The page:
I was 13 years old and in the eighth grade on September 11, 2001. I was a student at the Webb School in Bell Buckle, Tennessee. My memories of that day are unremarkable but I'm sure similar to those of my peers in other areas far from the epicenter of the attacks.
The morning of September 11 started out like any other. On the bus, a friend and I shared a pair of headphones and listened to Led Zeppelin IV on my Discman. School was slightly different that morning. Usually the entire student body assembled in an auditorium known as the "chapel" for the morning announcements, declamations etc. Instead the day began in various places on campus for a school-wide poem discussion. For the life of me I can't remember the name, author or subject matter of the poem.
It was after the poem discussion that I first learned something had happened in New York. A few friends and I stopped to talk with the English teachers that had led our discussion group. One of them complimented my Tiffany necklace inscribed with the words "Please return to Tiffany & Co. New York." The other teacher commented, "I heard a plane crashed in New York this morning." That was it -- nothing out of the ordinary, simply a downed aircraft.
I went to my Spanish class. There were rumblings of the plane crash in New York but no one had any concrete details and terrorism was the furthest thing from our minds. Nowadays almost every kid has his or her own cell phone. In 2001, this wasn't so. Many of our teachers didn't even regularly carry cell phones! Spanish class continued as normal and afterwards, I went to my history class.
My classmates and I knew something was up when 15 minutes into class our teacher still hadn't arrived. This was very unlike him, but being eighth graders, we took it as an opportunity to goof off. I vividly remember a few of us having an animated conversation about whether or not Kurt Cobain had been murdered.
Our teacher finally arrived but looked like he'd seen a ghost. He quickly told us to sit down and shut up. He had no patience for our teenage antics and we quickly learned why. He explained that commercial airliners had been used to strike the World Trade Center and the Pentagon. We were all too shocked to say much. This teacher lived on campus so we went to his house to watch the news.
It was positively surreal. The news outlets played the footage of the Pentagon on fire, the Twin Towers collapsing and the ensuing chaos. Rumors flew about other incidents. We didn't know what to make of the events. The idea of radical Islamic terrorism was completely foreign. Before it had been confirmed, our teacher asked us to brainstorm who we thought had carried out the attacks and we were baffled. Being scared eighth graders, we threw out asinine answers. I seem to remember the "hillbilly Nazis" being a popular theory.
The headmaster called for an emergency chapel meeting. As my friends and I walked from our history teacher's house to the chapel we sang "It's the End Of the World As We Know It" by R.E.M. Looking back, that was incredibly irreverent but it really was the end of the world we had grown up in.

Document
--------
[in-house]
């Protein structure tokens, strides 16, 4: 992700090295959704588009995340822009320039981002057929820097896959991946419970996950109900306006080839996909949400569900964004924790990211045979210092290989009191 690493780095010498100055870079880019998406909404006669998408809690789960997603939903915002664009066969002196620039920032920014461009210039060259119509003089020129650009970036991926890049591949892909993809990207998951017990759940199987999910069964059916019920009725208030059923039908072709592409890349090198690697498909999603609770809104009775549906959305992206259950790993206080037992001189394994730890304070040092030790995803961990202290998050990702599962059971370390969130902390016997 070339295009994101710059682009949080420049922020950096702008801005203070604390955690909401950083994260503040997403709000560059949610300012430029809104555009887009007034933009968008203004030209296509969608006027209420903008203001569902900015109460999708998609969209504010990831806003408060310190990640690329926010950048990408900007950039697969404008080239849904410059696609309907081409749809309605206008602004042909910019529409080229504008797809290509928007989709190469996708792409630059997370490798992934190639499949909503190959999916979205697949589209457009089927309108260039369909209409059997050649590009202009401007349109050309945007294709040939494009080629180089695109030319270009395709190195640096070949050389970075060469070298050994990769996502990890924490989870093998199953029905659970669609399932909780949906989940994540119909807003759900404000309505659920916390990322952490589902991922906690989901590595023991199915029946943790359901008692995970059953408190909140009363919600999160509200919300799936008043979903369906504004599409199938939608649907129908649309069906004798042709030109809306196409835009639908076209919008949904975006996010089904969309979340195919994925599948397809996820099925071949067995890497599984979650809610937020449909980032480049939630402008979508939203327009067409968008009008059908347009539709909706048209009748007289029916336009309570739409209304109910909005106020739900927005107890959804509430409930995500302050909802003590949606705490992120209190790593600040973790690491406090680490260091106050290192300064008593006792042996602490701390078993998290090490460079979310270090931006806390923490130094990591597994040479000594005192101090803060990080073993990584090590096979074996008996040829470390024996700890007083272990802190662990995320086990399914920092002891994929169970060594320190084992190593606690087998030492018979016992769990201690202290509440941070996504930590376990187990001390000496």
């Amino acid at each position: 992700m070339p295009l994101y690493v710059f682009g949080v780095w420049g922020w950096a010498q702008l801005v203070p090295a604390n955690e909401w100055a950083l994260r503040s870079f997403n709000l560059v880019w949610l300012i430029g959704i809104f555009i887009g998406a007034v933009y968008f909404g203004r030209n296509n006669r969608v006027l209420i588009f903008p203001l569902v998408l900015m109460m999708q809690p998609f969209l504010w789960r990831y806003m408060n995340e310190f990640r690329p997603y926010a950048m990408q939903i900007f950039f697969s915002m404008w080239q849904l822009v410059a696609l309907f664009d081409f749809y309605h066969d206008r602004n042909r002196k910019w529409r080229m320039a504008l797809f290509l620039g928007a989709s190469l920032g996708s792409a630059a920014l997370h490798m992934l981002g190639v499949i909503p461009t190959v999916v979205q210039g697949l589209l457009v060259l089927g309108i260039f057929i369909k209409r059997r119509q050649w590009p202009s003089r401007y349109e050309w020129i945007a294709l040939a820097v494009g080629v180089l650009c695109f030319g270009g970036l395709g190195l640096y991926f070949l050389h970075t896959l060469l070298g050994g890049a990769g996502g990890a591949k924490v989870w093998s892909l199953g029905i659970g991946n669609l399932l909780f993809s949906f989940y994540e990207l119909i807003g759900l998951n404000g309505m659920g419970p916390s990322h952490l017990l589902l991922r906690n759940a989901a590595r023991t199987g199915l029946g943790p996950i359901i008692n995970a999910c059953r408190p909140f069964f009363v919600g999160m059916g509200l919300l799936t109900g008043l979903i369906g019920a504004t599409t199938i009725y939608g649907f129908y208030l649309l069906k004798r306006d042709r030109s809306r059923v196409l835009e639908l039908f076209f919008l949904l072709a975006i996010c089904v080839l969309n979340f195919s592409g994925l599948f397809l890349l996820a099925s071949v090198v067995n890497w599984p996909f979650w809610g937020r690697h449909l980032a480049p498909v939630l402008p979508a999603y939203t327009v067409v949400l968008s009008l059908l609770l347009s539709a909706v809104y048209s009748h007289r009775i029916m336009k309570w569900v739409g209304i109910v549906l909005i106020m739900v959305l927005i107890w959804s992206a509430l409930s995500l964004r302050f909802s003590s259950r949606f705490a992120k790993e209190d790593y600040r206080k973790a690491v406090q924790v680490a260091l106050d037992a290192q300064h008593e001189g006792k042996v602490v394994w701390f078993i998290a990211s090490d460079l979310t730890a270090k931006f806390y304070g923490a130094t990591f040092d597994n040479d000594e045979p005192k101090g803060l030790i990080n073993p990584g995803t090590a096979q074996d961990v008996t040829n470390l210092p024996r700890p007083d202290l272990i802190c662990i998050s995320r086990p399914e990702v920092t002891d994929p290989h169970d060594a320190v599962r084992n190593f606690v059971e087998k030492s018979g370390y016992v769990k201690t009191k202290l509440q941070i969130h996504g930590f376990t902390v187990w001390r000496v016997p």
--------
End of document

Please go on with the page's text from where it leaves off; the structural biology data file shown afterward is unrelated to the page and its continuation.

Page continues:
Terrorism was something that my classmates and I had never really faced. We were too young to remember the bombings in 1993 at the World Trade Center and in 1995 in Oklahoma City. In our minds, we were safe on American soil. I didn't understand the type of hate that could inspire such a nefarious onslaught on innocent people.
The chapel meeting is a bit of a blur now. The headmaster further explained the attacks but having watched the news for nearly an hour at my history teacher's house, I already knew many of the details available at the time. The headmaster decided not to close the school but we were given the rest of the morning off to watch the news. We scattered all over campus - the student center, the dormitory common rooms -- to find places with TVs. It was then that I saw footage of people jumping to their deaths from the burning towers. The images still haunt me.
After lunch, we tried to continue the school day as normal. My pre-algebra teacher hosted a prayer session. Math was forgotten and instead we mused upon the day's events. We talked about our fears, reactions and tried to reason why these terrorists would execute such a heinous attack. I had science class next. My teacher conducted the class as if nothing had even happened. He never once mentioned the catastrophe. My classmates and I tried to focus on whatever was being taught but our hearts and minds were elsewhere.
When the day ended, it was a relief to go home to the safe confines of my parents' house. They tried to make me understand what had happened. In the following days, my parents swiftly canceled their upcoming trip to Chicago. Years later, we traveled to London only a few weeks after the Tube bombings. We briefly debated canceling our vacation but decided not to let fear rule our lives.
My story isn't remarkable in the least but I wanted to share my perspective as someone that was barely old enough to comprehend what was happening on 9/11. My peers and I cloaked our tremendous fear with dumb jokes and R.E.M. sing-a-longs in a desperate attempt to act like things hadn't changed, that we weren't deeply affected even in rural Tennessee. 11 years on, my heart is still with those who lost loved ones on that tragic day.